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Chatham semi-weekly courier. (Chatham, Col[umbia] Co[unty], N.Y.) 1903-1907, October 25, 1905, Image 7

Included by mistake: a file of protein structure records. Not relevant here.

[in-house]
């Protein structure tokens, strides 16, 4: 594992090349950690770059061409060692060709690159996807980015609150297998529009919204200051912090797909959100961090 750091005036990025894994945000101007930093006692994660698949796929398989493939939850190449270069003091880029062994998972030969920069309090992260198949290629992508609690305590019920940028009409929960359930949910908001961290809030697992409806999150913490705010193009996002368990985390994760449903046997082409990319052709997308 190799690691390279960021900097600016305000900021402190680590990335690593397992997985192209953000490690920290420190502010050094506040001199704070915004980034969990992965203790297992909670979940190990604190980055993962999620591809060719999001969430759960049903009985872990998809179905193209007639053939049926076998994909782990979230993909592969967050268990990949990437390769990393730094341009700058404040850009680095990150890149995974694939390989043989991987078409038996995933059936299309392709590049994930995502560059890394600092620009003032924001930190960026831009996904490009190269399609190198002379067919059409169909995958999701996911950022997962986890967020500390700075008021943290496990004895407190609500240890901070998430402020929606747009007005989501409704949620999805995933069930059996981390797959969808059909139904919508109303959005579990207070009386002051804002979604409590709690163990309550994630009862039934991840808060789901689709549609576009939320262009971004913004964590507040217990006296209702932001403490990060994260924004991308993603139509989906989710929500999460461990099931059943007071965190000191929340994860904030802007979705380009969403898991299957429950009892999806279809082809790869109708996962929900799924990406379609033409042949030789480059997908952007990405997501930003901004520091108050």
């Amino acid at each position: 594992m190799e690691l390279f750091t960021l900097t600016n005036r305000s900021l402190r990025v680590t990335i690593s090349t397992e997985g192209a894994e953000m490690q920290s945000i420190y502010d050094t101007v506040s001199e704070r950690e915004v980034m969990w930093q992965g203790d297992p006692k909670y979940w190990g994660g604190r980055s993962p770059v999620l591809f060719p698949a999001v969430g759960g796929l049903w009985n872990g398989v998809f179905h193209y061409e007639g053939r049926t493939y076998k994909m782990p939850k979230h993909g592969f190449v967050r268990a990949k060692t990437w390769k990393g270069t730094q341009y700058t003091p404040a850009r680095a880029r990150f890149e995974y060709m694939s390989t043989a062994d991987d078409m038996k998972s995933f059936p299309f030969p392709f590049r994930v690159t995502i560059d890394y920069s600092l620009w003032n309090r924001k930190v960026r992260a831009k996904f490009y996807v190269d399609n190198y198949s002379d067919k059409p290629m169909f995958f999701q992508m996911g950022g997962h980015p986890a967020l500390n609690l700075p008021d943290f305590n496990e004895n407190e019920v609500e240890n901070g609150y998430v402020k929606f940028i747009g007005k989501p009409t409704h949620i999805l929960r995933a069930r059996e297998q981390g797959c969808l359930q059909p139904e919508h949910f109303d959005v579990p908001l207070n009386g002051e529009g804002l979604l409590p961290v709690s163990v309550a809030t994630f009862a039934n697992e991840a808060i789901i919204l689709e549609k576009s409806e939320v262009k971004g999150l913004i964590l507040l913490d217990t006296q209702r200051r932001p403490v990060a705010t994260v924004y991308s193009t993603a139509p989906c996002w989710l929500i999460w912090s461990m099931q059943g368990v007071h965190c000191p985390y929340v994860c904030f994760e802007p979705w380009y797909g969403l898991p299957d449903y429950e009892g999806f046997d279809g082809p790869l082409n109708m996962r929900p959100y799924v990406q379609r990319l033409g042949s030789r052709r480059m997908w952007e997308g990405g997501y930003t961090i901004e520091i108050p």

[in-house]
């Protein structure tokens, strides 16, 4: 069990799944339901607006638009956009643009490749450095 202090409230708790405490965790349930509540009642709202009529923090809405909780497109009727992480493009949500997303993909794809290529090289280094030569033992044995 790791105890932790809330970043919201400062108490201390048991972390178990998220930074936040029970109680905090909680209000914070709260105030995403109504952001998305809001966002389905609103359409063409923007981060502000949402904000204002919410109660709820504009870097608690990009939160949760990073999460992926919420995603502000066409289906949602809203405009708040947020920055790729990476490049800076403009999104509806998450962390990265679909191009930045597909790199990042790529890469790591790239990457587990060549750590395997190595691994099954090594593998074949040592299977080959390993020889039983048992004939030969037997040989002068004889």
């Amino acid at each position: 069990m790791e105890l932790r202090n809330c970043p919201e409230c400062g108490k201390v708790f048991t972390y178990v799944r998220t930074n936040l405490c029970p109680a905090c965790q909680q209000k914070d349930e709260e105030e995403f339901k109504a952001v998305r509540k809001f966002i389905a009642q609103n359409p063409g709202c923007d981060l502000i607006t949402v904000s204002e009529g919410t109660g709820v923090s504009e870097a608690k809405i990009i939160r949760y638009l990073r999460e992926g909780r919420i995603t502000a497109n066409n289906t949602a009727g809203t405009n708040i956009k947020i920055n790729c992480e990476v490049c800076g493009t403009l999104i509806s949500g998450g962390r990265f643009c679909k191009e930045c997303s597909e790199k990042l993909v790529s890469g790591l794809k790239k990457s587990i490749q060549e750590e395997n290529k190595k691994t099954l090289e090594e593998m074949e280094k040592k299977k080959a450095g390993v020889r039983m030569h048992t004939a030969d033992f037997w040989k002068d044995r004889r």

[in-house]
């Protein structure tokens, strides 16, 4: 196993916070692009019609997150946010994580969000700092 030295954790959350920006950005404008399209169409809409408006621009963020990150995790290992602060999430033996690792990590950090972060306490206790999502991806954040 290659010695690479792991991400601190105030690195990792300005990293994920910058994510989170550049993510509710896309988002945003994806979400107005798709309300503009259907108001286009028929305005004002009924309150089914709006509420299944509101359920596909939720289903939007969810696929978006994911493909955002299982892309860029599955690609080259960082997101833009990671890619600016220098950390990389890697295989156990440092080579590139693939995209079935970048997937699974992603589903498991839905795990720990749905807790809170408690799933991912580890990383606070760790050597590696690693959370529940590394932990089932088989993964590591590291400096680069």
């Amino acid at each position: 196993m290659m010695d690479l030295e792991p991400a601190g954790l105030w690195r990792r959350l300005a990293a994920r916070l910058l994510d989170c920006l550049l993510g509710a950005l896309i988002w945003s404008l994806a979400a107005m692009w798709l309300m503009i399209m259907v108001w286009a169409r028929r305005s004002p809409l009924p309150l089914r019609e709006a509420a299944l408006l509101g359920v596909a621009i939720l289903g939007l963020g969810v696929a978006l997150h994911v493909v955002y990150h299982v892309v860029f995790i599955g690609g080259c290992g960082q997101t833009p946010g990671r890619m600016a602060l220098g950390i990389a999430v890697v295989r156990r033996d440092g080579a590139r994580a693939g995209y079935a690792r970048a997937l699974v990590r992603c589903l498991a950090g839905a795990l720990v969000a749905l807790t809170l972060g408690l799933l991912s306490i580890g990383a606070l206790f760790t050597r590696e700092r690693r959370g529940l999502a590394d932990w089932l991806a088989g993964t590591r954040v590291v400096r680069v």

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M^ProceduwythpJonflewJBnBd, County' n^WCWnnMX'CotiiSty.herebT appoint* jhoeowit3r6oi »TtoI »»Idoonnty In and loi ihe^Mir l&Jranduntilotherwise appointed F;8eoond.HQri3»y o t January,, 10 a. m., *t fSeobnd'Monday ol February. 10 a. m.. •> Court House. * Second Monday of March, 3 p. m.. a t Coon long*'. \ CB*opn41toiia»yof t A.prU,10a.m.,at Court gB*e6u'd«on4»y*iMay.,10». m., a t Court '^Sesowtltofiday ot Iune,4,p, m-, at Court t»»e<wid Monday In 8ept*m¥«r, 16 a. m. a t Jr») Hondar.oIflotOB*T»10». a., at Court Eseoontf Woodsy otNoTsmber, 10 a. -m., at tBeoond Monday ot December, 3 p. m., at Ipurt House, . ... Ek.irUHury'wlIl b«_drajmjind_«ummoned fc atttfld at ta«\t«nu«*ppoiat«ol t o be -held ithe'ieopud'Monday*olMaroa. June and Bg-'yiW'? lllch *n»->Pp61nted tol P*lS»»W andjUuSiot toot. Wugrand lory frill be drawn and summoned {attend theterm appointed for the 'second nday'ln,3«ne. So grand.Jury or trial Will be drawn or tummonad to attend or the other termi hereby appointed [designated. • ^ Bt «d.J5hatliam. K. T„ January S, uot, f.&AJJFORD Wi SMITH. County Judge ot Columbia County. mTKOH 1 NKW-yOBKr > .0M >JfUIACdUNTYOl.»K.'f OFFIOB. ) PATRICK OANAVAN, Clerk ot the ity of Columbia, and also Clerk ot the eme and County Court•, being Court* •oord held therein i do hereby certify 1 1-have compared the foregoing Copy •rwlth the original; thereof filed and (red In this office, and that the tame l i a •and'oorreot transorlpt ot inch original •r and ot the whole thereof, finTestimony WhereoIJhave hereunto set my hand and affixed the sea' .8.] ot the'said Courts an d Connty this tad day ot January, A.D. 1901 PATRICK C AH A VAN, Clerk •raaa afOamrt Tmr ITa.t»raIlsjtt1>». •fa Term of the Columbia County Court JL at the Chambers ot th e Vonnty Judge le Village of Chatham, New York on the d day ot January, 1803. ..ot: SAHFOBD W. SMITH, County Judge. COUNT* COURT, COLOMBIA COOHTY. (•.the matter of fixing stated li for Final Action In the •ty Court of Columbia County, (.-.Final Application of Aliens •admitted to become Cltlxent i United States. Tursnanoe of the provisions of Seotlon I epter M7 ot the Laws of 1806, entitled Plot concerning naturalization and ra­ ting the procedure i n cases ot naturali In courts of this state.\ )B8K»,thanhe following rule be and ame Is hereby adopted; I following stated days are hereby kfor taking final action in the Oolum- osnty Court upon final applications of i to be admitted to beoome citizens of Inlted States, until otherwise ordered. Ke 'oond Monday of each month, ex- ke months ot July, August and Oo- f the last Saturday of July and the first ay of October. All sessions ot the tor hearing suoh applications will be |t the Court House and will begin at 'slock In the forenoon, exoept that on oond Monday* of-March. June and De­ ter, the sessions will begin at two jik In the afternoon.' ffiANFORD W.SMITH, County Judge of Columbia County BTATE OF NBW YQRK, I „, . DLOKBU COTTNTT CUtBX'S Omoi. f \ fcATRIOK OANAVAN, Clerk of Colum Bounty, and also Clerk ot the Supreme County Courts, being Courts of Seoora I,therein, do hereby certify that I hare tared the foregoing C >py Order with the •nal thereof filed and entered In this Ja, and tbat the same is a true an d cor i transorlpt of suoh original order and of whole thereof. ' I n Testimony, whereof I have hereunto set my hand and affixed the sea) of the said Courts and County . 8.] this tad day of January .A.D.JS0J PATRIQKCAHAVAN.Clerk KWe promptly obtain V 8. and F6 model, ateccti or 11 oto cHuTcntlonfori tentnbillty. eport .m if to Secure nfa «->d pstentnblllty. For frei TRADE-MARKS For free book Writ*' to ASKOWI. w JtTto U. S. PatentQffic* WASHINGTON D.G. wmm NEEDED J, to aU'the new 'positlonB created ,by ( aa&Tetetmph companies. We want > mm/t and LAOtKtvt good habits,to irk Telegraphy |hd R. R. Accounting. i&h 75 per cent, of the 6per*tore and putsJn America^ O or W xechoo] tare ^ t eid LuuTg-Tclegrlph Hchools IN BRLD. •sUMlsoodjfarears and on-, r all ieadlnr Railway Officials, ~ ate a fSNTBond to every student to n or W a position paylog from MO onth la'states east of the Rocky j,orfromV|7B to $100 a month in tut the Roeklei, IMMEDIATELY lADtTATlON. • can enia^at any tune. No v«c«- XtoU particulars regaidlnir any -ef • write direct t o our oxecutlro office sti, Ohio, ' Catalogue free. Mom: Sckoil et Ttitfraniy. ^Ohlo: ^ > >\••- Buffalo, N Y. -•, LaCrosce, Wis. IfTex;- ^ ...^^J<an,\FTanclsco,-Cal. : National ings fmTY OF-ALBANY. 7Q-p, State St. - Are Helped THEIR HEALTH RESTORED Happiness of ThoosBitds of Homn Dnt to Lyd/a E. Plnkham's Vigttable Cta- pound and Mrs. Plnkban's Advice. A devoted mother seems t o listen to every call of duty excepting- the su ­ preme one that tells her to guard her health, and before she realises it some derangement o f the female organs has manifested itself, and nervousness and Irritability take the place of happl- nes» and amiability. Tired, nerrona and irritable, the mother l a unfit to care for her chil­ dren, andhercondition rains the child's disposition and reaots upon herself. The mother should not be blamed, as she no doubt is suffering' vdth back­ ache, headache, bearing-down pains or displacement, making life a burden. Lydia E. Plnkham's Vegetable Com­ pound is the unfailing cure fo r this condition. It strengthens the female organs and permanently cures all dis­ placements and irregularities. Such, testimony as the following should convince women\ o f Its value: Dear Mrs. Finkbam : \ I want t o tall you how much good Lydia B. Plnkham's Vegetable Compound has done me. I suffered for eight years with ovarian troubles. i was nervous, tired and ir, ritable, and-it did not seem as though I could stand i t any longer .as I bod five children to care for.. Lydia. E . Plnkham's Vegetable Compound was roco mm ended and it has en. Hrely cured me. I cannot thank you enough forjour letterpf advice and for what Lydia dons Himrod Btreet, Brooklyn, N. T.\ Mrs. Pinkham advises sick women free. Address, Lynn, Mass. E. Plnkham's Vegetable Compound has i for me.—Mrs. Ph. Hoffman, 100 Hir Highe in Price But HOODS Dull Dog \Boots have a \ reason}. Ask lor HOOD'S Duke\ Short, HOOD ROBBERS \ VBOSTON /' N9TMADE BY A TRUST //ryvu otNAfor GET jpsse/ttrm- AFTERMOON TEA-CAKES. T>ainties to Serve for a Five O'clock and Which Come In Very Well for Dessert. Woman's World THE SLEEPING ROOM. Quiet Tones Should Be Employed In the Walls and as Little Fur­ niture as Possible. A sleeping room if possible should be maintained as a sleeping room and 'not converted into a den or sitting (room o x parlor, and in choosing it a (furnishings the thought should be rather one of lasting beauties than selections made i n consideration of color or fabric. The color and design of each part fends a hand in securing the quiet and L£fiEflSA_ -that should distinguish—the| •room used fo r sleeplng-and retirement. The general tone or the room should be settled and then al l things conform to that. | The size and length of each room should be settled and then all things conform to that The size and length of each room must b e considered for the best use o t color. Certain colors produce certain effects. Yellow an d re d lighten and warm a dark or bare room. Floods o f sunshine can be tempered and the at­ mosphere cooled b y the light tints o t green, blue or gray. If the woodwork and furniture ca n al l be in harmony, white is satisfactory for a sleeping room. Any color, however, must b e dealt with carefully .Too much color robs a sleeping room of it s motive to pro­ duce a subdued atmosphere with a sense of space an d complete freedom from crowded effects. Even the paper o n the walls should not convey an atmosphere of crowded designs. A wall covering that shows broad, plain masses of delicate tint or uulet color, relieved with a delicate pattern, i s fa r preferable. Of course, polished floors and small rugs are the thing for sleeping rooms. These admit of daily cleaning without undue labor. Do not have too many \pieces of fur­ niture or too large ones in the room. T his must b e regulated b y the capacity^ of the room. wW\h must not be over­ crowded, even a t the price of banish­ ing some fine piece of furniture. In fact, the true way of decorating a Bleeping room la t o place therein only that which Is necessary. There Is an ondlpss variety o f pret­ ty muslins and cretonnes and * chintz tbat may be used for draneries and hold the advantage over other mate­ rials in that they may b e cleaned with -joap and water Accessaries that ar e likely to catch And retain dnst an d impurities should be exiled and upholstered pieces could be put away with impunity Closet doors and doors between adjoining rooms may well be replaced with pret­ ty, fresh chintz curtains.—Chicago Tribune. Almond Sand Cakes.—Cream 1% cup- fuls of butter; cream in i% cupfuls of sugar, one whole egg and two yolks; add one teaspoonful of cinnamon and four cupfuls of sifted flour; beat thoroughly, roll out very thin on a marble slab, cut in hearts or diamonds-, brush over with two egg whites beaten slightly. Havetf*cooked one-quarter pound of almonds blanched «nd split in two; put one of these halves, in each corner, brush again with white of egg, .sprinkle the center with granulated BUgar, then with pow­ dered cinnamon and bake in a quick oven. There should be 1 2 dozen cakes. %hen cold pack in a tin box. When needed crisp in a hot oven one minute. These can be kept for weeks. Chocolate Chips.—Cream thoroughly one-half cupful of butter, one cupful of sugar and two eggs; add tour ta - bleBpoonfuts of melted chocolate, on e teaspoonful of vanilla and flour enough -to make* soft batter—about on e cup­ ful; pour in narrow greased pans a -ialf-inoh-or less in depth, bake quick- ly, -brush with egg white, cu t Into strips while hot'and t serve cold. Saltinea covered with melted sweet chocolate in/which a bit of butter ha*i Bv ^Sbt, the apples,T »m . : be dried, and been niixed wia -be found excellent to', l0 °* *• 1,108 *»* ••*POt»ted apples. DRIED CORN AND APPLES. Heat Corn in Oven Before Placing Out In Sun fo r the Final Dry­ ing Process. People aay my dried corn looks and tastes as well as the evaporated prod uct This Is th e way I do It : In the first place I have some home-made driers about three-quarters of a yard square, with bright ti n bottoms. Late In the evening I gather as much tender, Juicy sweet corn as I think wilt fill the driers. Early next morning I remove the husk and silk and-n.Ji asharp knife cut the corn from the cob. If the grains are large, I aim t o cu t them about In two the first stroke, and the next sever-: •them from tne cob entirely. By doing this the grains will not be so large and will dry quicker. Put a cloth in the bot­ tom of a dripping pan and spread the sliced corn oh i t one inch deep, then se t the pan in a moderate oven until the corn is well heated, but not the least bi t Stir up the corn several umes while heating. I n the meantime hav the driers set i n the sun to get hot. D o not try to dry corn only on a bright, hot day. After heating the corn, remove from the oven and spread thinly on the driers, and keep the driers where the sun will shine on them all day. At night the corn will b e nicely dried and will need no more sunshine. Always ge t it but early i n the morning. To cook dried corn, wash and put i t to soak for-several Sours. Cook in the same water in which it was soaked, sea­ son with batter or cream, salt and pep­ per, and' add . a \ipoonful of flour rubbed smooth. In some milk. Nice for a change from canned corn. To dry apples, pare them nicely and cut into very' thin-slices, not pieces spread very thinly on' the -driers, and keep driers i n the. hot sunshine all day ,ooo;< •serve -airaft 'embbn tea. Several pretty effects may be ',obtained b y placing strips-of^cMdled'brange peel (orange •straws}^ ;candied citron* sugared vio- 'leta.^r\\ro's« leaves; Ion/ tie cbocolat* wblie'itysi-hot,, T •4 .T^'jPr»i?P&f^cald^^tjje^pot'thorough- iTi Put s iiv .>YbuB ^-tMiB <>b^n£teIs ;of tea. Wjar-aaj^*^ ^^C^aUr'lwtUBI water ^'st^nvevminutesj, put on cup ;fnlj of; sugar-Jn an enJa^led saucepan, '*i&{^;;fewfro^^^^ Air them frequently'after taking from .driers. Any kind of, fruit may be dried ;much nicer by using'^iers^Vith\ tin < bottoms-4?arm. ana\~Hoi»fcls#<ft .. - - -^?hh»rk To remove-the ;b~doribf:'enio«ig^aft« bJt £3lra'is hrater byjuoldlng it .unde4\theVj^iauil hetUng.tbaVWater run;^ver«i^lSTfieif •'•oOifisESi js^nfufokbakingi; £1ot «^T;Tj!ry :;s,Uff.^^ SOME APPLE RECIPES. Fried Apples Make a Splendid XteU&b. for -Dinner—Some Good Fruit Desserts. The fresh aulumn crop of apples is now Just beginning to enter the mar­ ket, and we give a few good, nutritious and inexpensive ways of serving them cooked. . For Fried Apples.—Core and peel several large, tart apples; cut slices right across the apples, making rings about a quarter of an inch thick; drop into cold water fo r a fe w min­ utes, then dry and dip them in sugar and fr y quickly in hot butter. Some prefer not to peel the apples, claim­ ing that they are better flavored un - peeled. APPhi Tarrf9^H3oie ^d _j!axfl. ^B^^e^ac ^^r^'t^To ^BK fully ripe apples; set these in a pud­ ding dish; fill the hollow of each ap­ ple with fine white sugar and stick into each three cloves. Sprinkle around the fruit six tablespoonfuls of large pearl tapioca; squeeze a little lemon juice oa each apple, and pour two cupfuls of cold water very gently into the dish. This should be cooked very slowly fo r an hour an d a half, when the tapioca will have formed a delicate jelly al l about th e apples; serve lukewarm, not hot, with cream, and It will b e fnnnd perfectly whole­ some fo r invalids as well as well peo­ ple. Apple Snow —Dissolve half a box o f gelatine In a cup of cold water; pass three heaping cupfuls of stewed ap­ ples through a sieve, sweeten and flavor with lemon Juice an d cinnamon and mix with the Jelly. Whip a pint of sweet, rich cream and stir lightly into a fruit Heap this into a glass disb and set H i n the refrigerator until ready t o serve. Apple Turnovers.—Serve one to each guest. Make a very rich, \short\ pastry dough, roll it out an d cut into squares about five inches wide; set in the middle of each piece a large pared and cored apple, drop into each apple a piece of butter about as big as a sjnall hickorynut, fill up the hole with sugar and put more around the outside of the fruit Into the sugar stick two inches of cinnamon 8nd press three cloves into the flesh of the apple. Lay a slice of lemon on top o f al l this. Take up the flour corners of the pastry, pinch them into A knot over the apple and let them bake i n a good, quick oven s o that the pastry may be well browned, but give them time to ge t well done beside. They may b e eaten with or without cream —The Commoner THE BUDDING OF ROSES. Work Must Be Done at Time When the Bark Slips Easily—Some Directions. E. H. RhieJ, in Colman's Rural World, says \Roses may be budded oreus, hardy, rose stock, Manettia and our wild rosea being the best. Roses may be budded now or any time dur­ ing the season when the bark slips from the young growth o f this- season; the flower-bearing shoots generally furnish good buds. These buds may b e Inserted lnt,o old or new stocks, high or low. If stock Is small the bu d ma y be put In near the ground and th e whole bush turned into the variety which the bud represents. The stock is to b e cu t off above the bud about ten days after the bud i s set Roses are always very effective when budded high. \I have In mind an arbor of roses which originally consisted of one va­ riety, the old Seven Sisters, which now represents several varieties and the change brought about by budding. feet from the ground. Some of th e best hardy sorts were used and also a few of the teas and hybrid teas, which, though not hardy, can be pro­ tected in this way perhaps better than otherwise, that is , the long, slender stock o n which they are budded ca n be easily bent to the ground and the tender part covered One of the most interesting rose bushes I have seen was a wild one growing In a fence row, on which I budded Marechal Nlel, about four feet from the ground. This bush produced all summer long, roses that were the enchantment of all who saw them, an d although one of th e most tender varieties it was safely carried throuph the severest winters by being bent to the pround-anrl cov­ ered with leaves I have also turned wild roses into beautiful specimens by budding th e Crl.nson Rambler up high We now have the ideal rose to work this way; it 1B the new Baby Rambler, which when well established Is never seen out of bloom throughout th e growing season I consider this \one of the grandest roses ever Introduced After growing a wealth of bloom all season it ma y be potted and hod In bloom all winter under favorable con­ ditions. Th e blossoms have much the same appearance as Crimson Ram - blprs but ar e not s o double and there­ fore al l th e more graceful \ To Harden Pickles. When freshened from the brine, an d ready for th e vinegar, add t o It a small piece of alum and a sliced horseradish root Cucumbers In very Bweet vinegar are likely to shrivel Have two Jars of vinegar, take them from the sour vinegar 12 t o 24 hours before wanted for use and drop tbem into sweetened vinegar, and they will be crisp an d nice. Tender Meat. It 1B a well-known principle of boil­ ing meats tbat the salt should not be added until near the end or after it begins t o ge t tender. Salt hardens the fiber and renders cooking more diffi­ cult and this principle applies t o th e cooking of cereals also. The Good Po!nf| of a Range should be economv of fuel, with best results in baking,roastingor broiling, combined with superior lasting qualities an d ease of management These points are all covered by the Andes range. A 1H)EQ STOVES and AnllCO RANGES are made by skilled stovemakers, who use only the best of materials. No other make of stove has so many practical improvements. These ranges burn coal, wood or gas; have superior bakuiK qualities, and are moderately priced. Your local dealer will be glad to explain the new and useful devices found only in the-Andes. _ f>Htt.UPS A CLARK 8TOVE CO., Ceneva. N. Y. ros SAUK lit Frank 8. Pratt. Chatham, M. Y. mi m w 'M Send for BooK B about 31 Per 2 Cent •in iraia—w.iavl Absolute J Security j and! \U. S. MAIL FOR BANKING.\ which gives complete and detailed lnfnniMtmu 5 which gives complete and detailed lnfnniMtmu Incorporated 1850. Albany City Savings Institution 100 STATE STREET ALBANY, N . Y. ASSETS OVER $4,700,000 00. 4 41 •i i.'-lj The Hen Business, BV MRS. MAY TAYLOR. Thi s book tells th e story tram A t o Z , bein g ohspters from praotlcal everyday exper t enoe with pooltry , coverin g s long period ot years. Th e book ha s 30 ohapten , each one of whic h may prove worth the price of the book to amateurs . Mrs Taylor Is prsetloal wrlte i for th e poultry pres s an d In this book ha, oondense d th e experienc e of a lifetime it, poultry raising Price 45 Cent s J W. Darrow, Pub. Chatham N T POULTRY BOOKS Tw o most popular books ever published : \500 Question s an a Answers on Pooltry \ and \ Low -Cost Poultry HOUBM,\—plaDB an d leclfioatlons I'alsor\Pigeon Queries,\ val u to breeders. Eac h book 9& cent* . spec: able J W DARROW, Chatham N Y LIFE 13 TOO SHORT j 4 To experiment wttb late lnsorauoe A polloy with the Berkshire Life Insurance Co, P1TTSFISXD, MASS. (nearl y a half century old) le no ex] erlmrn ... Are yo n depending npon assessment ln*or* r anoeT Notice the hand writing OD the wall. Let na furnish yo n permanent inrnrsnea Sen d date of birth and address * ^ WEST'SRN MA88ACHDBKTTB AQENOI, JOHS B. STONB , General Agent, Plttsneld. MMI Sp.ola l Agents , Edwar d Caln.Plttsfleld. 1 F J . Flanagan. Ghent. H.T., CLOTHING FOR MEN We'd be disappointed if we couldn 't truthfully say each season that our suits and overcoats are \better than ever,\ it's a sign that we're keeping in front, each season a little better than last; getting new ideas and improving old ones; learning something every day and putting it to use for our customers' benefit Thi^fafl we say \better than ever\ with unusual emphasis. Such celebrated makers of men's fine clothing as ROGERS, PEET $ CO., and a few others contribute their very best productions to our stock. We shall be glad to show them to you whether you come to buy or merely to look, they are worth seeing as well as buying. Y~6u're welcome to try on as many as you please, you'd better see them before looking elsewhere. Our Fall Dress and Tuxedo Suits are also especially attractive. We also have a very large line of Prince Albert Suits. * Rain Coats—A very large line of strictly high-grade, stylish coats. Hats—Our hat department is filled with all of the popular shapes in hats for fall and winter wear. Neckwear—A line not equalled in Albany. Hosiery—A fine assortment. 'We import much of our stock direct from Germany. Shirts, Collars, Cuffs, etc in all the popular styles. For Boys and Children We have an exceptionally fine line of clothes—clothes that are selected with great care— that are made right in every respect and that will stand the wear and tear usually given them by a growing boy. Our \New Albany\ is one of the most desirable Buits ever made for a boy. Clothing' for Women In our women's department you will find an unusually large line of Suits, Skirts, Waists, Coats and Purs. We have a mos.t tempting lot of high-grade, exclusive, tailor-made suits in Broadoloth, Serge > plain and fancy Worsteds, Tweeds, etc. They are long, tight-fitted or semi-fitted coats, also jaunty twenty-nine-inch jackets and come in blopse effects in all the new shades pf garnet, green, plum, various shades of gray, blue, black and novelties. The jackets are plain tailored with stitched straps or trimmings of velvet and fancy braids.- They are lined with a fine grade of Bilk or satin. The skirtelavre beautifully tailored in many designs, both plain and plaited. We nave some new skirts in light and dark grey materials; Panamas in navy, brown and L black; also the new Prmces8^'go6thc[uality of serge in red, green, gray, navy and black. Saturday^t 10:30 P. M. Store Closes at 6 P. M. 'SO\: •Mi ±4